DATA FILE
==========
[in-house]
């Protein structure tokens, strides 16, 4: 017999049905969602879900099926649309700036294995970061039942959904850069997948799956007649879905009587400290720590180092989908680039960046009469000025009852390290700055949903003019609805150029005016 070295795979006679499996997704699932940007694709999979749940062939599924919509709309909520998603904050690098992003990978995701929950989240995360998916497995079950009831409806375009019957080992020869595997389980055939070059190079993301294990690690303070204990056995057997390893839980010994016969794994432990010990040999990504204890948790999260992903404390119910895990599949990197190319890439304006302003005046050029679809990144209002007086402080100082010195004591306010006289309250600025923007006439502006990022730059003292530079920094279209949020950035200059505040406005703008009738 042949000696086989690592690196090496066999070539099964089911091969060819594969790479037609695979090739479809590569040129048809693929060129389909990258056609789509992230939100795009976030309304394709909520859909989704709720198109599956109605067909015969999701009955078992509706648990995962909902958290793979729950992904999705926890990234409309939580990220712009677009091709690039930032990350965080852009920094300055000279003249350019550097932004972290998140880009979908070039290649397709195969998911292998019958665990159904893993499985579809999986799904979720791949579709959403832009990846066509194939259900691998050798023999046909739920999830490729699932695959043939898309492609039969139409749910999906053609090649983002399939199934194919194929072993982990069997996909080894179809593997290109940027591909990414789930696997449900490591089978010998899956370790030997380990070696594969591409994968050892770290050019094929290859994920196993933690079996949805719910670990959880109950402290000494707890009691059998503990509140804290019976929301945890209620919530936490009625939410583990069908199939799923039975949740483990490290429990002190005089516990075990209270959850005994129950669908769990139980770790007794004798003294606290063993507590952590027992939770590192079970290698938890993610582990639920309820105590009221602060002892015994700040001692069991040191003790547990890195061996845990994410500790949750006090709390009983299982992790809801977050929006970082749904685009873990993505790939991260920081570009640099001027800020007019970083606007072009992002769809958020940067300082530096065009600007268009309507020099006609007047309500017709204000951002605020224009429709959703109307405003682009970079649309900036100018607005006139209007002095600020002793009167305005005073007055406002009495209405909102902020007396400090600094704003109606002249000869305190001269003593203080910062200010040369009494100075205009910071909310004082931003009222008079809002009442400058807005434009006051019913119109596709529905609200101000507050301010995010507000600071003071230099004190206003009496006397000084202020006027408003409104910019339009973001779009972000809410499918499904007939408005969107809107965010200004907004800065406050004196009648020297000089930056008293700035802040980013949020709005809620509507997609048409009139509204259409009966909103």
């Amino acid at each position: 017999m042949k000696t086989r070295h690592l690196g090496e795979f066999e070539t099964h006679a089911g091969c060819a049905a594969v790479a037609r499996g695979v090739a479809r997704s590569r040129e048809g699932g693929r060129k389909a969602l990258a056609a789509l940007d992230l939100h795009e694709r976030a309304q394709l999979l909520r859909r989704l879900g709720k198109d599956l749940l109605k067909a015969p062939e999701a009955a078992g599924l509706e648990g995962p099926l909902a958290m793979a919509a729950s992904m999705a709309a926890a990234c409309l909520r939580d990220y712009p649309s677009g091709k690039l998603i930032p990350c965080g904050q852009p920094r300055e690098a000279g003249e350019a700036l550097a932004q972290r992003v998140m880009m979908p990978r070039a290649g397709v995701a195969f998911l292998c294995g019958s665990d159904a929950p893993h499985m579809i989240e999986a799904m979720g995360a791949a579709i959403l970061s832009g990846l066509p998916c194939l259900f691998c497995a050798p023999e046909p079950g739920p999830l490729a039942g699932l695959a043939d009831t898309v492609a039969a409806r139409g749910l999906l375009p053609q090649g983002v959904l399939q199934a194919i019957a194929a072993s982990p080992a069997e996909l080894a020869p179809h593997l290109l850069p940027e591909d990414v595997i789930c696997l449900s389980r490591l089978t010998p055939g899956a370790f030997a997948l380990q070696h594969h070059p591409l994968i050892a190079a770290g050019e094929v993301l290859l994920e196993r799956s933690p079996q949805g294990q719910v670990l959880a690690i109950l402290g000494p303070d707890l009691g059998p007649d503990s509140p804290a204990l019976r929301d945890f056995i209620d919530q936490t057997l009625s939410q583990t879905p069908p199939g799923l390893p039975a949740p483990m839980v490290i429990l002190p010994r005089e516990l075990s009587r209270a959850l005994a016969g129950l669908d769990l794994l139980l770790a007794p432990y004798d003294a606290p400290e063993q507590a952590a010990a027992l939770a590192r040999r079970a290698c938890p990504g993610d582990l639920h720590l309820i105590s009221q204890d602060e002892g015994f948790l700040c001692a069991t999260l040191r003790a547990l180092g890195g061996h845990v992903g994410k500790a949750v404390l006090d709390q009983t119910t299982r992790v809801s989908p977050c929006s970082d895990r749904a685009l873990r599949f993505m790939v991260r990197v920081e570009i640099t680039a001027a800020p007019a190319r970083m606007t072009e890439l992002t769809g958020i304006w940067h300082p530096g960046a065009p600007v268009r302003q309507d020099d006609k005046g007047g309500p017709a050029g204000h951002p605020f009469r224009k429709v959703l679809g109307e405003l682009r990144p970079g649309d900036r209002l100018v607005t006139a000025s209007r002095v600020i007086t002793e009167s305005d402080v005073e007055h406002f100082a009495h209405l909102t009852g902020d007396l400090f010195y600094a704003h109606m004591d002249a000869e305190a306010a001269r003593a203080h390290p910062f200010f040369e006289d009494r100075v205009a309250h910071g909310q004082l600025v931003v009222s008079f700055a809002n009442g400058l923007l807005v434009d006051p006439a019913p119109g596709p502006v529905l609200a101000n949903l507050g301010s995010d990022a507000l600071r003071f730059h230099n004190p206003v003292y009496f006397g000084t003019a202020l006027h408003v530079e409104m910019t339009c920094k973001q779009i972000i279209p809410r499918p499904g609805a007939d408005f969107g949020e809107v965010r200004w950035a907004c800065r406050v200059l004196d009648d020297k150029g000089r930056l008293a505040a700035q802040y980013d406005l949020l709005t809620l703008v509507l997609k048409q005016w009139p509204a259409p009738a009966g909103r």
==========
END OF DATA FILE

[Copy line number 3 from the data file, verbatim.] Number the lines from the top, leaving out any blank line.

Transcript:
């Amino acid at each position: 017999m042949k000696t086989r070295h690592l690196g090496e795979f066999e070539t099964h006679a089911g091969c060819a049905a594969v790479a037609r499996g695979v090739a479809r997704s590569r040129e048809g699932g693929r060129k389909a969602l990258a056609a789509l940007d992230l939100h795009e694709r976030a309304q394709l999979l909520r859909r989704l879900g709720k198109d599956l749940l109605k067909a015969p062939e999701a009955a078992g599924l509706e648990g995962p099926l909902a958290m793979a919509a729950s992904m999705a709309a926890a990234c409309l909520r939580d990220y712009p649309s677009g091709k690039l998603i930032p990350c965080g904050q852009p920094r300055e690098a000279g003249e350019a700036l550097a932004q972290r992003v998140m880009m979908p990978r070039a290649g397709v995701a195969f998911l292998c294995g019958s665990d159904a929950p893993h499985m579809i989240e999986a799904m979720g995360a791949a579709i959403l970061s832009g990846l066509p998916c194939l259900f691998c497995a050798p023999e046909p079950g739920p999830l490729a039942g699932l695959a043939d009831t898309v492609a039969a409806r139409g749910l999906l375009p053609q090649g983002v959904l399939q199934a194919i019957a194929a072993s982990p080992a069997e996909l080894a020869p179809h593997l290109l850069p940027e591909d990414v595997i789930c696997l449900s389980r490591l089978t010998p055939g899956a370790f030997a997948l380990q070696h594969h070059p591409l994968i050892a190079a770290g050019e094929v993301l290859l994920e196993r799956s933690p079996q949805g294990q719910v670990l959880a690690i109950l402290g000494p303070d707890l009691g059998p007649d503990s509140p804290a204990l019976r929301d945890f056995i209620d919530q936490t057997l009625s939410q583990t879905p069908p199939g799923l390893p039975a949740p483990m839980v490290i429990l002190p010994r005089e516990l075990s009587r209270a959850l005994a016969g129950l669908d769990l794994l139980l770790a007794p432990y004798d003294a606290p400290e063993q507590a952590a010990a027992l939770a590192r040999r079970a290698c938890p990504g993610d582990l639920h720590l309820i105590s009221q204890d602060e002892g015994f948790l700040c001692a069991t999260l040191r003790a547990l180092g890195g061996h845990v992903g994410k500790a949750v404390l006090d709390q009983t119910t299982r992790v809801s989908p977050c929006s970082d895990r749904a685009l873990r599949f993505m790939v991260r990197v920081e570009i640099t680039a001027a800020p007019a190319r970083m606007t072009e890439l992002t769809g958020i304006w940067h300082p530096g960046a065009p600007v268009r302003q309507d020099d006609k005046g007047g309500p017709a050029g204000h951002p605020f009469r224009k429709v959703l679809g109307e405003l682009r990144p970079g649309d900036r209002l100018v607005t006139a000025s209007r002095v600020i007086t002793e009167s305005d402080v005073e007055h406002f100082a009495h209405l909102t009852g902020d007396l400090f010195y600094a704003h109606m004591d002249a000869e305190a306010a001269r003593a203080h390290p910062f200010f040369e006289d009494r100075v205009a309250h910071g909310q004082l600025v931003v009222s008079f700055a809002n009442g400058l923007l807005v434009d006051p006439a019913p119109g596709p502006v529905l609200a101000n949903l507050g301010s995010d990022a507000l600071r003071f730059h230099n004190p206003v003292y009496f006397g000084t003019a202020l006027h408003v530079e409104m910019t339009c920094k973001q779009i972000i279209p809410r499918p499904g609805a007939d408005f969107g949020e809107v965010r200004w950035a907004c800065r406050v200059l004196d009648d020297k150029g000089r930056l008293a505040a700035q802040y980013d406005l949020l709005t809620l703008v509507l997609k048409q005016w009139p509204a259409p009738a009966g909103r």